Glendalough

Glendalough

Irish Rugby Tours will take you to Glendalough an ancient monastic settlement, a remarkable place that will still your mind, inspire your heart and fill your soul.  For thousands of years people have been drawn to ‘the valley of the two lakes‘ for its spectacular scenery, rich history, archaeology and abundant wildlife.

 

 

 

 

 

 

 

 

 

 

Abu Dhabi Harlequins – U14’s + Parents Visit to Ireland March 2016

Abu Dhabi Harlequins - U14’s Rugby Team

Q: Why would a group of ex-pat kids and their parents from all over the world want to leave hot sunshine to come to Ireland in the month or March?

A: For the welcome, for the scenery, for the pubs, for the rugby and for the snow!

The group flew from Abu Dhabi to Dublin using various connections and met in Dublin Airport for departure to Galway. The tone for the trip was set with a light hearted introduction to the highlights of Irish history to help the visitors to understand why the Ireland is what she is today.

Abu Dhabi Harlequins - U14’s Rugby TeamThere was no delay in getting into the business end of the visit with distribution of complimentary rugby kit and a training session for the team with an international rugby coach at the University Playing Fields. While the team were being put through their paces, the parents were occupied too with a walking tour of Galway City. Highlights included the buskers in Shop Street, the River Corrib the shortest in Europe and the magnificent Galway Cathedral which mesmerised the visitors. The Menlo Park Hotel pushed the boat out providing a separate room for the dinner and team meeting and providing a breakout room for the team to ‘hang out’.

Next day after a superb Irish Breakfast with all the trimmings departure was made for the first match of the tour against Monivea RFC. The welcome here was very warm both on and off the pitch. Harlequins won the match getting the tour off to a great start. The after match soup, sandwiches and conviviality led us to linger for quite a while after the presentations of awards. That evening all attended the Sportsground for the top of the table Pro 12 match between Connaught and Leinster. What an atmosphere, what a game, what a result! Connaught won by 7-6 much to the delight of the home crowd who celebrated with many renditions of the ‘Fields of Athenry’ and ‘The West’s Awake’.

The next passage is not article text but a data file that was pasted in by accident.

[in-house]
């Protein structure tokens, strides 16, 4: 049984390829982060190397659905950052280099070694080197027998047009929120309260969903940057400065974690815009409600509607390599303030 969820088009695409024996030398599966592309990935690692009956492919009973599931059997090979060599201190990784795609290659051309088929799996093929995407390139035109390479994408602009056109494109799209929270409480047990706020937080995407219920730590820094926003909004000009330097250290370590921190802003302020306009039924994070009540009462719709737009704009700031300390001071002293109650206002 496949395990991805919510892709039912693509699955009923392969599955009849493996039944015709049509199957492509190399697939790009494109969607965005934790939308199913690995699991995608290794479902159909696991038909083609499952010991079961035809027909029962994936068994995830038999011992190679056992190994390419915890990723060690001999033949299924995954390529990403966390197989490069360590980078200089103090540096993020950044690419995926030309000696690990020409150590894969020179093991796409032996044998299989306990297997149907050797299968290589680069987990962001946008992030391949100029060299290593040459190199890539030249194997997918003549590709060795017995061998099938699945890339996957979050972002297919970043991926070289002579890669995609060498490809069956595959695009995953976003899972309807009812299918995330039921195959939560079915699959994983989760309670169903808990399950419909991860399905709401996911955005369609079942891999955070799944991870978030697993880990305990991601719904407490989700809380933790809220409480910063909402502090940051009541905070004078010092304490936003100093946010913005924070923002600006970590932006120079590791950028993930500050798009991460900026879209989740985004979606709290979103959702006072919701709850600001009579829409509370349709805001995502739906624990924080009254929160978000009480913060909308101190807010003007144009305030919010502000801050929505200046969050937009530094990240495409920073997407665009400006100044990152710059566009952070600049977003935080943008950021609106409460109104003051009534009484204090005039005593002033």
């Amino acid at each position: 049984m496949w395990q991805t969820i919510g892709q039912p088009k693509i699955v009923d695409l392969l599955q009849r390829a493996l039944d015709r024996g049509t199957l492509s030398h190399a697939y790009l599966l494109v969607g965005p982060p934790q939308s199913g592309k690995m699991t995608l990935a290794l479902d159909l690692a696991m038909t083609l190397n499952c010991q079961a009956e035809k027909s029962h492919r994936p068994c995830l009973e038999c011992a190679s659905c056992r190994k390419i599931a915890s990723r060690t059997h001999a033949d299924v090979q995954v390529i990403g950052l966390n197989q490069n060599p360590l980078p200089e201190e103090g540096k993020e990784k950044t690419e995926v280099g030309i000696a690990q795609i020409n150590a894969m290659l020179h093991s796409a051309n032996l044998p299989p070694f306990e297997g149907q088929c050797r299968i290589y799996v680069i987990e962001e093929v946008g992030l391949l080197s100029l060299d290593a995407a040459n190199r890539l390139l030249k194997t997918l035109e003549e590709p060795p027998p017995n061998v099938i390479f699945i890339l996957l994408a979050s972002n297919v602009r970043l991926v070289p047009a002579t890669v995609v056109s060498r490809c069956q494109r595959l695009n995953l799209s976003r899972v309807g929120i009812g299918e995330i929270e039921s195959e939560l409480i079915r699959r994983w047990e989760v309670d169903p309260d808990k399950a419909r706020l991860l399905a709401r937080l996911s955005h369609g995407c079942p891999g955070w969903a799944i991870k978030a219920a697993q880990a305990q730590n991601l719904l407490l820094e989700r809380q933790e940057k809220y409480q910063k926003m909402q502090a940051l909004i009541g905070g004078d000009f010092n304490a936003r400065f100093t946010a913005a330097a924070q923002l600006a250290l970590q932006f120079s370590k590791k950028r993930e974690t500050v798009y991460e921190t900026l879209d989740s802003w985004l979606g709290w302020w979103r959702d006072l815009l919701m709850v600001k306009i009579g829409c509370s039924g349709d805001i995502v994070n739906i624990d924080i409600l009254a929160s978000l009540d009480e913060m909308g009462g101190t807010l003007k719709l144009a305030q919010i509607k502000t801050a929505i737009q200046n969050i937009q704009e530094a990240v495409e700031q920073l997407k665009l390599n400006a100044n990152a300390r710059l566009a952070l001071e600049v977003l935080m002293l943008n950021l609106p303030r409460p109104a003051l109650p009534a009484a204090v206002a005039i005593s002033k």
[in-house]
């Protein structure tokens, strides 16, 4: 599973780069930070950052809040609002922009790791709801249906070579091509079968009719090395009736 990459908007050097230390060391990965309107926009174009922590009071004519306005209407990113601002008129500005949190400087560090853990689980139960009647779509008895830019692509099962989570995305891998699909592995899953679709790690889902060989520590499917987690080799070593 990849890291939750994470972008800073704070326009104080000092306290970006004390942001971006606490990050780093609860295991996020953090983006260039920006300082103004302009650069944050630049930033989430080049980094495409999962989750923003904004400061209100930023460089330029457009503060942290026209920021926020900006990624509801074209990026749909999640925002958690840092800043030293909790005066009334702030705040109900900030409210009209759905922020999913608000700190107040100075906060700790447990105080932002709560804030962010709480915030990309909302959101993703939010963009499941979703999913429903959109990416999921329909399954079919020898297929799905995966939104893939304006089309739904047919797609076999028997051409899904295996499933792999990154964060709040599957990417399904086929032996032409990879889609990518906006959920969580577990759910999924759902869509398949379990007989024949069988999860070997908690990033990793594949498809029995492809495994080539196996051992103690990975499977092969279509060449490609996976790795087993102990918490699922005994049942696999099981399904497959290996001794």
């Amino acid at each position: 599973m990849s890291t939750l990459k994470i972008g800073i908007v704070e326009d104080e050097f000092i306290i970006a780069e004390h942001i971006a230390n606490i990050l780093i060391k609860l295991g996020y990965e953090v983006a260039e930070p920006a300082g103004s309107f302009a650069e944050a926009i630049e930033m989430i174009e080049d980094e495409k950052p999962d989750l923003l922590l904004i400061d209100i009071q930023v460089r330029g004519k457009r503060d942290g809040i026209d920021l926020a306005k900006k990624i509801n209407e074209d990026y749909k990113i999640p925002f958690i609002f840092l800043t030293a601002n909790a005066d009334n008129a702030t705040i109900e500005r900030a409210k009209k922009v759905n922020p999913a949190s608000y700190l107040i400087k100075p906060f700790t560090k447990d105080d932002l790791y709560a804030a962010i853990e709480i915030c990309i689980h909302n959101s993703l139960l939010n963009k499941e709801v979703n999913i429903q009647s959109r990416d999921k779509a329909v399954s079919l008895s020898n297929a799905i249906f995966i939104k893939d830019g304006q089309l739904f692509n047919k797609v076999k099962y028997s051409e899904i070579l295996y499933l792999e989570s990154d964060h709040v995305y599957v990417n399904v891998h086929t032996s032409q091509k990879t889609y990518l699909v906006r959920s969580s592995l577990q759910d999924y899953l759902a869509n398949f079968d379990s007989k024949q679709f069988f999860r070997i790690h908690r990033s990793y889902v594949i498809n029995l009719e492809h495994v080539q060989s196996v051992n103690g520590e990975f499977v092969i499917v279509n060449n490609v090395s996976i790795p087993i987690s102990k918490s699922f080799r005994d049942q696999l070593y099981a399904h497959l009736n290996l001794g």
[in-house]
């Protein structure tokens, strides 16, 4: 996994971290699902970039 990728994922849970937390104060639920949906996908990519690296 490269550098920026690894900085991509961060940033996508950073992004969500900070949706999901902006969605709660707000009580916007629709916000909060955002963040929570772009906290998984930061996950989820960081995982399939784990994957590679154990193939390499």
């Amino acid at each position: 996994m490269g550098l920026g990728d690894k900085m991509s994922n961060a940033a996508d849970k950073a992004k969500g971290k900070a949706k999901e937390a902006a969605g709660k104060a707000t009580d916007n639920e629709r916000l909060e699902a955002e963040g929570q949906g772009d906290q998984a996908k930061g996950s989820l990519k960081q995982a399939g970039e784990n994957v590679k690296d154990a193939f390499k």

The next day, wild weather welcomed us to beautiful Lahinch and the magnificent Cliffs of Moher. The storm created magnificent waves that excited the group and reminded them that we were at the edge of the Atlantic Ocean. After a ‘bad hair day’ on the Cliffs the welcome in the nearby Doolin Hotel was very well received. The return journey was passed with the teaching of the popular Irish song ‘The Wild Rover’.

The following day, Ballina and Ballyhaunis provided the opposition for a three way competition in Ballina Rugby Club. The welcome once again was special with lots of parents and supporters turning out for the match and the afters. Harlequins won both matches keeping their 100% tour record. Many of the Ballina supporters had sore heads from the celebrations from the night before when they had won the Connaught Junior Cup. Excellent integration between the players after the games when jerseys were swapped. Arrived in Westport to take up residence in the Westport Coast Hotel. An evening visit to the world famous Matt Molloy’s pub finished a perfect day.

Abu Dhabi Harlequins - U14’s Rugby Team

Now for the snow! We wrapped up and boarded the bus for a climb of the 2,500 ft Croagh Patrick named after our national saint. Conditions were poor with intermittent rain, sleet and poor visibility from time to time. As we reached the shoulder at about 1500 ft we encountered a blizzard and lost visibility. The decision was made to retrace our steps to a local pub, but the experience of climbing in a blizzard was special as many of the kids had never seen snow before. Tired limbs made for a quite evening.

Next day it was off to Dublin for a trip with Viking Splash Tours when the tourists on the vehicle roar at the tourists in the street! An enjoyable trip was had by all before departing for the fourth match of the tour against Seapoint RFC. This was a tough game for Harlequins and it resulted in the first defeat of the tour but a lot of valuable lessons learned. A fantastic meal was served up to team and parents alike helped to block the memory of the defeat.

Abu Dhabi Harlequins - U14’s Rugby Team

The second last day dawned for the the essential visit to the Guinness Storehouse where the best pint of Guinness in the world is served in the bar with the best view of Dublin. The pints prepared the supporters to shout on the team at the final match of the tour against Suttonians RFC which resulted in another win for ‘quins. Once again fantastic food and mingling with locals after the match when kids and adults alike shared stories with the home team and supporters.

The last day finished withe a visit to Croke Park third largest stadium in Europe. The skyline walk across the roof of the stadium was followed by a trial at the unique Irish games of Gaelic Football and Hurling.

A fantastic time was had by all with great stories, great rugby and great memories of the visit to Ireland.